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Why Does Air Passage over Forest Yield More Rain? Examining the Coupling between Rainfall, Pressure, and Atmospheric Moisture Content

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  • 1 Theoretical Physics Division, Petersburg Nuclear Physics Institute, Gatchina, St. Petersburg, Russia, and XIEG–UCR International Center for Arid Land Ecology, University of California, Riverside, Riverside, California
  • | 2 School of Environment, Science and Engineering, Southern Cross University, Lismore, New South Wales, Australia, and Institute of Tropical Forest Conservation, Mbarara University of Science and Technology, Kabale, Uganda, and Center for International Forestry Research, Bogor, Indonesia, and Department of Ecology and Natural Resource Management, Norwegian University of Life Sciences, Ås, Norway
  • | 3 Centro de Ciência do Sistema Terrestre INPE, São José dos Campos, São Paulo, Brazil
  • | 4 University Sergio Arboleda, Bogota, Colombia
  • | 5 XIEG–UCR International Center for Arid Land Ecology, University of California, Riverside, Riverside, California
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Abstract

The influence of forest loss on rainfall remains poorly understood. Addressing this challenge, Spracklen et al. recently presented a pantropical study of rainfall and land cover that showed that satellite-derived rainfall measures were positively correlated with the degree to which model-derived air trajectories had been exposed to forest cover. This result confirms the influence of vegetation on regional rainfall patterns suggested in previous studies. However, the conclusion of Spracklen et al.—that differences in rainfall reflect air moisture content resulting from evapotranspiration while the circulation pattern remains unchanged—appears undermined by methodological inconsistencies. Here methodological problems are identified with the underlying analyses and the quantitative estimates for rainfall change predicted if forest cover is lost in the Amazon. Alternative explanations are presented that include the distinct role of forest evapotranspiration in creating low-pressure systems that draw moisture from the oceans to the continental hinterland. A wholly new analysis of meteorological data from three regions in Brazil, including the central Amazon forest, reveals a tendency for rainy days during the wet season with column water vapor (CWV) exceeding 50 mm to have higher pressure than rainless days, while at lower CWV, rainy days tend to have lower pressure than rainless days. The coupling between atmospheric moisture content and circulation dynamics underlines that the danger posed by forest loss is greater than suggested by consideration of moisture recycling alone.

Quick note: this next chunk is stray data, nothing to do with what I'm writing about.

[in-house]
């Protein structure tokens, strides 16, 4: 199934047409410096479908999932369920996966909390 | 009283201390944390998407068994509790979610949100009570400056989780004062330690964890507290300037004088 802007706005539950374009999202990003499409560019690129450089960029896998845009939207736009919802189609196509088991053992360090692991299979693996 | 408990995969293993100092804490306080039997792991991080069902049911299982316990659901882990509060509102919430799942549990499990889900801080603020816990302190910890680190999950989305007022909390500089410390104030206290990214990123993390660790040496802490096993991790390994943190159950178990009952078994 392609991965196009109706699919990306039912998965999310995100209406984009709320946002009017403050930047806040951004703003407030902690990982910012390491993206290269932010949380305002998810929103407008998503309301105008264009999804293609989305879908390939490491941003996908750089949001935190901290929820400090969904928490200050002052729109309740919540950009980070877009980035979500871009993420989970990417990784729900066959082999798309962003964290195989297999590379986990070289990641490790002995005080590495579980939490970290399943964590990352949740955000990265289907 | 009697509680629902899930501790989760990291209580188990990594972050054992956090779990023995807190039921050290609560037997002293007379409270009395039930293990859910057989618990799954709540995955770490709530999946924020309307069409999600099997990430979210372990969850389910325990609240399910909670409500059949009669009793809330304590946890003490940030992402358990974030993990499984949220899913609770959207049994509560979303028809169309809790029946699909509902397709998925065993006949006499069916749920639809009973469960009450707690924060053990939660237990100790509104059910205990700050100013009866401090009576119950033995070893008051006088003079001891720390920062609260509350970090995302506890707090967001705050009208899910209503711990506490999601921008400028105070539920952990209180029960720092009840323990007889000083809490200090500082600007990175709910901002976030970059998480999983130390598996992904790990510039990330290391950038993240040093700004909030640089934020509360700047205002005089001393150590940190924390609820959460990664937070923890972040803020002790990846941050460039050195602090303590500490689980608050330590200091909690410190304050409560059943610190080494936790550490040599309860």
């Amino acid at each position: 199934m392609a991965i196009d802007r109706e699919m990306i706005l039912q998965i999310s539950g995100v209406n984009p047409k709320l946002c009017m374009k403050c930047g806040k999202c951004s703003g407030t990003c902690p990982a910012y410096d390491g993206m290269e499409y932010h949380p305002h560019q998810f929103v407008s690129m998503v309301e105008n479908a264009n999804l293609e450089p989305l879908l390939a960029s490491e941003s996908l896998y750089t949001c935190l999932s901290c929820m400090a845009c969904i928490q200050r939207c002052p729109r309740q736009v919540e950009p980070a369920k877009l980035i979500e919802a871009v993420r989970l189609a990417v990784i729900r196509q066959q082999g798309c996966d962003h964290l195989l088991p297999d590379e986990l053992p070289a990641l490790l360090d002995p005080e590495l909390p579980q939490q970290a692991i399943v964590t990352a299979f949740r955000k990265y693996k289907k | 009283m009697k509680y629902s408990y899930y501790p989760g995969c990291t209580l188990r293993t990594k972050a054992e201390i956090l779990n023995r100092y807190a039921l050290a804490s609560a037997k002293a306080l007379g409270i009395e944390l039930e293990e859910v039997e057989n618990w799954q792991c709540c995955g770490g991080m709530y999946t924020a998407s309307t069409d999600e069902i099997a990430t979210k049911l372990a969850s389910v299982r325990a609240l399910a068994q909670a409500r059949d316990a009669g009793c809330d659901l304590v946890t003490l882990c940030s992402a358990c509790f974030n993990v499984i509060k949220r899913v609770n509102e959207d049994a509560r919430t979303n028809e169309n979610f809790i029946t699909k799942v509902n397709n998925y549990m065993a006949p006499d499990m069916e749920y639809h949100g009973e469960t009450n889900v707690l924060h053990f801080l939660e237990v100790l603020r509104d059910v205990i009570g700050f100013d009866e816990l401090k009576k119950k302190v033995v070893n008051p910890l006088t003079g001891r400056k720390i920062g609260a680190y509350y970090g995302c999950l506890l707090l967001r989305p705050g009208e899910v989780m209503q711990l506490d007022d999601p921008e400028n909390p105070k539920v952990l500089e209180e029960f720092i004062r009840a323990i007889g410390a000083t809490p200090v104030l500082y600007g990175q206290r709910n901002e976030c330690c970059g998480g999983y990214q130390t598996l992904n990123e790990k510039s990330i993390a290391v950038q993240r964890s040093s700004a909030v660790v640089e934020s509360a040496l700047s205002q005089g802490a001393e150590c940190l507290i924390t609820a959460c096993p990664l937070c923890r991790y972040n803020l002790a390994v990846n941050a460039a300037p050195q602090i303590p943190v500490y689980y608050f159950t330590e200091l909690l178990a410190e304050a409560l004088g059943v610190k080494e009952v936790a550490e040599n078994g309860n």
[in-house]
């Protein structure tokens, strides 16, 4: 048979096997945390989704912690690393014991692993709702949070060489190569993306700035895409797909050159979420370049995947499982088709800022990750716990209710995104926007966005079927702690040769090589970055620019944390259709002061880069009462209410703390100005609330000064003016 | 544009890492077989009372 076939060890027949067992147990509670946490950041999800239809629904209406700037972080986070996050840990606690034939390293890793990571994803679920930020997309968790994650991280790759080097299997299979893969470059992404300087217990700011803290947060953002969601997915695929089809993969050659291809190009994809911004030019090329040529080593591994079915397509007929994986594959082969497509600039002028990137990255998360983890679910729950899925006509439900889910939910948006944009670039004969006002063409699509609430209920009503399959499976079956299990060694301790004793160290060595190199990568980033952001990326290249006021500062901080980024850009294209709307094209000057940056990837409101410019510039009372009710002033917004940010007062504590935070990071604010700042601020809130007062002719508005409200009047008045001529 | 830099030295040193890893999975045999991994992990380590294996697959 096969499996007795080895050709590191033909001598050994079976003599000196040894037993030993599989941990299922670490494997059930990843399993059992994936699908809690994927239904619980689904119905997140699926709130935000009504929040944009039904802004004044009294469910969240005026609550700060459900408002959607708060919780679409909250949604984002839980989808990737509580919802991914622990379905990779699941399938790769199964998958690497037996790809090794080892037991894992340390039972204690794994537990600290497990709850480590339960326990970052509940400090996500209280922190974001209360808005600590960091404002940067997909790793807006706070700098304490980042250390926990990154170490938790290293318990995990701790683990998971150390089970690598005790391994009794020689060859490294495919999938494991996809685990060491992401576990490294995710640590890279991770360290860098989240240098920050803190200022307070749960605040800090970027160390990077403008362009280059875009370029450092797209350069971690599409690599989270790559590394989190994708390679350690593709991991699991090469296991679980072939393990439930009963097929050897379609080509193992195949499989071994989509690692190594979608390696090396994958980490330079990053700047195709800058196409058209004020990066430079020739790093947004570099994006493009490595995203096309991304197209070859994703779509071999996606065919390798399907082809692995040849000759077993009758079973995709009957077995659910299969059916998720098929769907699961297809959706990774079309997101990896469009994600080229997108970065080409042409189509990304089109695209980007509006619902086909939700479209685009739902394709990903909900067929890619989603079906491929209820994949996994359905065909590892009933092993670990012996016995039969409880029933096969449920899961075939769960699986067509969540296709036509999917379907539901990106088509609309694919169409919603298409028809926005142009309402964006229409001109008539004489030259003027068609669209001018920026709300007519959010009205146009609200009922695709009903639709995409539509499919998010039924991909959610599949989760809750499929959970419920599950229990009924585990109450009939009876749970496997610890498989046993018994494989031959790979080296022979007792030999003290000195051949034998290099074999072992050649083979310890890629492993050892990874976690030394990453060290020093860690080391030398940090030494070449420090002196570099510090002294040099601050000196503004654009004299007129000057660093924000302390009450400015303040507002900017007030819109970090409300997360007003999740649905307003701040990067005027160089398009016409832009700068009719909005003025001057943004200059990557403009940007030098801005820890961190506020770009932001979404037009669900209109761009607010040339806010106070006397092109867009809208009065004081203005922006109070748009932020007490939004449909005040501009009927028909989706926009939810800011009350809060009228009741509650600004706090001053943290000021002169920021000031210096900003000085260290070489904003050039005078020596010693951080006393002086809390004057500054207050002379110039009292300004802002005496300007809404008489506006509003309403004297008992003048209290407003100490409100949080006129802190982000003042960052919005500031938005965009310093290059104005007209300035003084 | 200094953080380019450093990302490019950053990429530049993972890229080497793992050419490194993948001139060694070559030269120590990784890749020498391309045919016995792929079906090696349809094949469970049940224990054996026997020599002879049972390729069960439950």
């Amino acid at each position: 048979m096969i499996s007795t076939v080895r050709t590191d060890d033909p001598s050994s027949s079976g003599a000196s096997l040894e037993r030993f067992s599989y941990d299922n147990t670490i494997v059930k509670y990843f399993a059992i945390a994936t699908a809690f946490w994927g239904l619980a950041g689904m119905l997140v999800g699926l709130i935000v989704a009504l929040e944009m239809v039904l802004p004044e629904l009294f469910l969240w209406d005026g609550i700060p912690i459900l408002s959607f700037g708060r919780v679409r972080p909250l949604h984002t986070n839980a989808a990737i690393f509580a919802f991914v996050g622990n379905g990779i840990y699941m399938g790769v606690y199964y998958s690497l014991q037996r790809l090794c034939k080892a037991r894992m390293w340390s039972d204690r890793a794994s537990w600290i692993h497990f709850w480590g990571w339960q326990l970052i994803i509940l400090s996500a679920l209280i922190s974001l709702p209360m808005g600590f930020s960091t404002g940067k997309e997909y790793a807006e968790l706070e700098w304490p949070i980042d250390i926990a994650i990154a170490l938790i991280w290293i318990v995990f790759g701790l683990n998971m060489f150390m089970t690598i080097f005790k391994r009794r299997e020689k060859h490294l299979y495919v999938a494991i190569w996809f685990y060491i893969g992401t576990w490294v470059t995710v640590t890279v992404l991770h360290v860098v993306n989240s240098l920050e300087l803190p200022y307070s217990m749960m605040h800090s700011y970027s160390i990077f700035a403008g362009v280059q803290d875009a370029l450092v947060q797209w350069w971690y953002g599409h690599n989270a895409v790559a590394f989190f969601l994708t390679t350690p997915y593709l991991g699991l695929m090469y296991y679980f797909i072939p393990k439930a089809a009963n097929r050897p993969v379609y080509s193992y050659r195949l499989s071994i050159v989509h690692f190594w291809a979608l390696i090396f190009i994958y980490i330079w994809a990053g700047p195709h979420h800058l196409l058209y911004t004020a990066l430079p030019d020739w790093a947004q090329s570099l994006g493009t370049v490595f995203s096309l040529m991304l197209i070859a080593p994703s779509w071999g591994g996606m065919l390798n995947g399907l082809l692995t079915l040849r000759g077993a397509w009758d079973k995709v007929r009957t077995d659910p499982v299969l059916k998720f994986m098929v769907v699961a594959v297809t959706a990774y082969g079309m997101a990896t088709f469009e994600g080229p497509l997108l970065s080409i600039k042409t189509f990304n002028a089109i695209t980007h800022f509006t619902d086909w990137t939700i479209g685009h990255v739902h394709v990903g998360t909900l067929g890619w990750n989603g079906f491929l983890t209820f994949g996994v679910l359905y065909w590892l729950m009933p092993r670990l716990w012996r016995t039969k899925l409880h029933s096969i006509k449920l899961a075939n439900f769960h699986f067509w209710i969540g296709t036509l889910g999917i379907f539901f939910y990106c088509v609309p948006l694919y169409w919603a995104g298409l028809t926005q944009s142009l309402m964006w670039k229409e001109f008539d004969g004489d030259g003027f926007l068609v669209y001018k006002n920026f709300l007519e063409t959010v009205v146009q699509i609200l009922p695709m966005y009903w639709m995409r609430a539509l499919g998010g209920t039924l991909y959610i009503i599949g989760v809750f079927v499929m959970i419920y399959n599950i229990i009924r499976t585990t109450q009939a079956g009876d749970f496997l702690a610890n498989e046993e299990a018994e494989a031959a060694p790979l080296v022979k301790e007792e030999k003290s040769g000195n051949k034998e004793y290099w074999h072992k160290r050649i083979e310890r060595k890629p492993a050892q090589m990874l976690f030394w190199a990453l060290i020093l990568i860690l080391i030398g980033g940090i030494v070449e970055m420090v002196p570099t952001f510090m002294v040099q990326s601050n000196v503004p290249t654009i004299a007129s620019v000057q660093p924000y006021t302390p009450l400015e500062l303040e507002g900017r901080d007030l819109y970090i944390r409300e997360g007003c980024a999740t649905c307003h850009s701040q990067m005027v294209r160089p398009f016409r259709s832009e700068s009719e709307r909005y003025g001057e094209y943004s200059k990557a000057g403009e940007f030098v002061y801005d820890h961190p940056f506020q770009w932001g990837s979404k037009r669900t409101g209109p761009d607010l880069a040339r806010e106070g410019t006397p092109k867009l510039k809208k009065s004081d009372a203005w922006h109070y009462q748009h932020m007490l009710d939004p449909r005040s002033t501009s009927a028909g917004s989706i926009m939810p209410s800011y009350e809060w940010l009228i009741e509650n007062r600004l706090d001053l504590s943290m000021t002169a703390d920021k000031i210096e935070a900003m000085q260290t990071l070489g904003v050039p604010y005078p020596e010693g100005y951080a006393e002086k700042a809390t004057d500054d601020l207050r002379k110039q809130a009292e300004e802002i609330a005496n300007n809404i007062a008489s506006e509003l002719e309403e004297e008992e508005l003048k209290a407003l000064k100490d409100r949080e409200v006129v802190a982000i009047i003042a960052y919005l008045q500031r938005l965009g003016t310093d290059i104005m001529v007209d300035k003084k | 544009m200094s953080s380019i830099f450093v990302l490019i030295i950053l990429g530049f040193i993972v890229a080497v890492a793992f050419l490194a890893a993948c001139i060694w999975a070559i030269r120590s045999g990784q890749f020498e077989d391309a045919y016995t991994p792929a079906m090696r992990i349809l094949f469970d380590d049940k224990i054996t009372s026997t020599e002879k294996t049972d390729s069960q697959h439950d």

Supplemental information related to this paper is available at the Journals Online website: http://dx.doi.org/10.1175/JHM-D-12-0190.s1.

Corresponding author address: A. M. Makarieva, Theoretical Physics Division, Petersburg Nuclear Physics Institute, 188300 Gatchina, St. Petersburg, Russia. E-mail: ammakarieva@gmail.com

Abstract

The influence of forest loss on rainfall remains poorly understood. Addressing this challenge, Spracklen et al. recently presented a pantropical study of rainfall and land cover that showed that satellite-derived rainfall measures were positively correlated with the degree to which model-derived air trajectories had been exposed to forest cover. This result confirms the influence of vegetation on regional rainfall patterns suggested in previous studies. However, the conclusion of Spracklen et al.—that differences in rainfall reflect air moisture content resulting from evapotranspiration while the circulation pattern remains unchanged—appears undermined by methodological inconsistencies. Here methodological problems are identified with the underlying analyses and the quantitative estimates for rainfall change predicted if forest cover is lost in the Amazon. Alternative explanations are presented that include the distinct role of forest evapotranspiration in creating low-pressure systems that draw moisture from the oceans to the continental hinterland. A wholly new analysis of meteorological data from three regions in Brazil, including the central Amazon forest, reveals a tendency for rainy days during the wet season with column water vapor (CWV) exceeding 50 mm to have higher pressure than rainless days, while at lower CWV, rainy days tend to have lower pressure than rainless days. The coupling between atmospheric moisture content and circulation dynamics underlines that the danger posed by forest loss is greater than suggested by consideration of moisture recycling alone.

Supplemental information related to this paper is available at the Journals Online website: http://dx.doi.org/10.1175/JHM-D-12-0190.s1.

Corresponding author address: A. M. Makarieva, Theoretical Physics Division, Petersburg Nuclear Physics Institute, 188300 Gatchina, St. Petersburg, Russia. E-mail: ammakarieva@gmail.com

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